The US Navy is studying a potential tanker variant of the Multi-mission Maritime Aircraft (MMA) ahead of a development contract decision in late May.
The request for proposals (RFP) for the primarily anti-submarine warfare aircraft requirement directs the two competing design teams - Boeing, offering a militarised 737-800, and Lockheed Martin, with an upgraded new-build P-3 called the Orion 21 - to include options for a tanker version, says Boeing MMA campaign manager Tim Norgart. The USN's fleet of about 110 MMA maritime-patrol aircraft will also be required to receive fuel using an external probe.
Although the ability to dispense fuel is not a baseline requirement for the MMA fleet, the USN is interested in the concept, since a lack of navy-specific aerial refuelling assets was a painful lesson from Operation Iraqi Freedom. The service was forced to use several of its two-seat Boeing F/A-18F Super Hornets as "buddy-buddy" tankers for some missions, and also relied on UK Royal Air Force Lockheed TriStar and Vickers VC10 drogue-equipped tanker-transports.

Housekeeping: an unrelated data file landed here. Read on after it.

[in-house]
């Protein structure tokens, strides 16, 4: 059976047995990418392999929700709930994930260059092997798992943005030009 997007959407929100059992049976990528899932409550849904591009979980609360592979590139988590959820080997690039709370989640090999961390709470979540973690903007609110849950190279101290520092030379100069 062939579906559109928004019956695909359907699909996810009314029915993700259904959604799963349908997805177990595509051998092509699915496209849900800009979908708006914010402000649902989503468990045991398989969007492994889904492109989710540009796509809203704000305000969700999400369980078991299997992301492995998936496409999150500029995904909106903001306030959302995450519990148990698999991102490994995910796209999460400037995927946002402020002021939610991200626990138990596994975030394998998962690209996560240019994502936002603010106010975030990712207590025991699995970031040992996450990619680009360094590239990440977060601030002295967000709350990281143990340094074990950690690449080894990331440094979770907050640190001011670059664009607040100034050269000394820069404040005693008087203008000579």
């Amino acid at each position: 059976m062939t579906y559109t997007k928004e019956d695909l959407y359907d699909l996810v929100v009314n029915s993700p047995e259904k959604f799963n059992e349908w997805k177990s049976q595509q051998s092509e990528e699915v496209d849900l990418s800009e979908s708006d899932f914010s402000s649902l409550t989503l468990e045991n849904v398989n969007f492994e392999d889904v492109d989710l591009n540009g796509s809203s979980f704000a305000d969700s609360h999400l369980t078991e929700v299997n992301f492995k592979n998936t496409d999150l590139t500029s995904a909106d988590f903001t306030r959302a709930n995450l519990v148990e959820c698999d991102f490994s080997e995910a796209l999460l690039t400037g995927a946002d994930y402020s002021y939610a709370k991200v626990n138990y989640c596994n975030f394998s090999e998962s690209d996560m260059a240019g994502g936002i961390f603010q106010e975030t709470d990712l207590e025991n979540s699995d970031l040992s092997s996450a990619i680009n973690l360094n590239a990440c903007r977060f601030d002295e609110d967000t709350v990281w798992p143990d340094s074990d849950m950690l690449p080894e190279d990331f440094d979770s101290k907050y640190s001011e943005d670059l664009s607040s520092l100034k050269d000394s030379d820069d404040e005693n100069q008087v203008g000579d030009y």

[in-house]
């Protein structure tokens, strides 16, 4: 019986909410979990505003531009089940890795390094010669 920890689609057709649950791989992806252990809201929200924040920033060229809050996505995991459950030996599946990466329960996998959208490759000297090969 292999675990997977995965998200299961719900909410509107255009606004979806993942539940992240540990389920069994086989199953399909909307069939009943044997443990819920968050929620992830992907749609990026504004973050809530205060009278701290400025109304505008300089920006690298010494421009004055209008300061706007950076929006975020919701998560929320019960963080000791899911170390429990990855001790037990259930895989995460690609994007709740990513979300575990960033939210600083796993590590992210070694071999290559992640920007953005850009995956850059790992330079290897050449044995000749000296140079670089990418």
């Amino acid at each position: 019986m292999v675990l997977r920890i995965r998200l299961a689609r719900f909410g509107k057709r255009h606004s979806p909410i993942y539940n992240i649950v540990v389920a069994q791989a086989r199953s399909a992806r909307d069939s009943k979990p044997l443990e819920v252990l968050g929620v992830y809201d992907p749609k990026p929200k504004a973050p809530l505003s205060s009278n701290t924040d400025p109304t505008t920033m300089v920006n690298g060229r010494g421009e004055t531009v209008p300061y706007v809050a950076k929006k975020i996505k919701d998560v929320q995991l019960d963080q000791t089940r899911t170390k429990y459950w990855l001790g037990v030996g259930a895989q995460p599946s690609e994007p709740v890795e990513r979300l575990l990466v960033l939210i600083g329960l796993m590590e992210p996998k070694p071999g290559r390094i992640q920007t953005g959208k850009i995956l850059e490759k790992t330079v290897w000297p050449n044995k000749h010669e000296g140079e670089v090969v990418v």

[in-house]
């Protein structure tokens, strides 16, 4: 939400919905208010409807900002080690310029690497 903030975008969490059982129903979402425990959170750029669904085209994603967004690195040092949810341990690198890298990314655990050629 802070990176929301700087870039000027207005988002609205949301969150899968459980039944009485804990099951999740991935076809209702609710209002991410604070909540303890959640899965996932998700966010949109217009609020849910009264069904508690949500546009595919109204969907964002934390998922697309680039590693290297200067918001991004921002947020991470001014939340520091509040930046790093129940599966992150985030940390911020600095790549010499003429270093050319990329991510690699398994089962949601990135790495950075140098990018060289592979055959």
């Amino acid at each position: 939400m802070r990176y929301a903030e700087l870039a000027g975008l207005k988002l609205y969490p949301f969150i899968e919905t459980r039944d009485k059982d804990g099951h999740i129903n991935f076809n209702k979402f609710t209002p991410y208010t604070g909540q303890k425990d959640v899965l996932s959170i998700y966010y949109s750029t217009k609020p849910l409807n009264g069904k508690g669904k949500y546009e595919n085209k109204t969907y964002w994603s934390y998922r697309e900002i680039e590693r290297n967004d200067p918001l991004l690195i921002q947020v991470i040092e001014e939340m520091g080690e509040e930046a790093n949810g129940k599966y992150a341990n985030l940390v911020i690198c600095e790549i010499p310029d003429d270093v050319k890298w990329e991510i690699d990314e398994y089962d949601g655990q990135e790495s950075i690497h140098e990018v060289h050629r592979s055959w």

Air-to-air refuelling is among more than 1,800 requirements listed in the RFP released to the competing teams. In addition to the tanker proposal, Boeing was surprised to find upgraded requirements for a "leading-edge" mission system architecture and an "ambitious" level of onboard network connectivity.
The newly added features on the navy's wishlist are certain to drive up unit costs. Early on, the programme had proposed a $55 million price cap per aircraft, but Boeing says the programme's evolution and new requirements will easily exceed that asking price.
The navy has proposed spending about $2.5 billion for MMA research and development and another $1.45 billion in procurement in its most recent five-year budgeting plan. The winner of the eight-year system development and demonstration contract will provide five test vehicles.
For overland missions, the future MMA fleet is expected to be assisted by a roughly 50-aircraft unmanned air vehicle fleet acquired through the Broad Area Maritime Surveillance (BAMS) programme. The navy plans to launch the bidding phase of its BAMSeffort, worth roughly $2 billion, by mid-year (Flight International, 23-29 March).
The service is still reviewing how to link the manned-unmanned patrol team. The RFP orders the bidding teams to submit proposals giving the MMA the capability to exercise full - or Level 4 - control of networked drones, but also asks for proposals based on the more limited Level 2 payload control.
STEPHEN TRIMBLE / WASHINGTON DC
Source: Flight International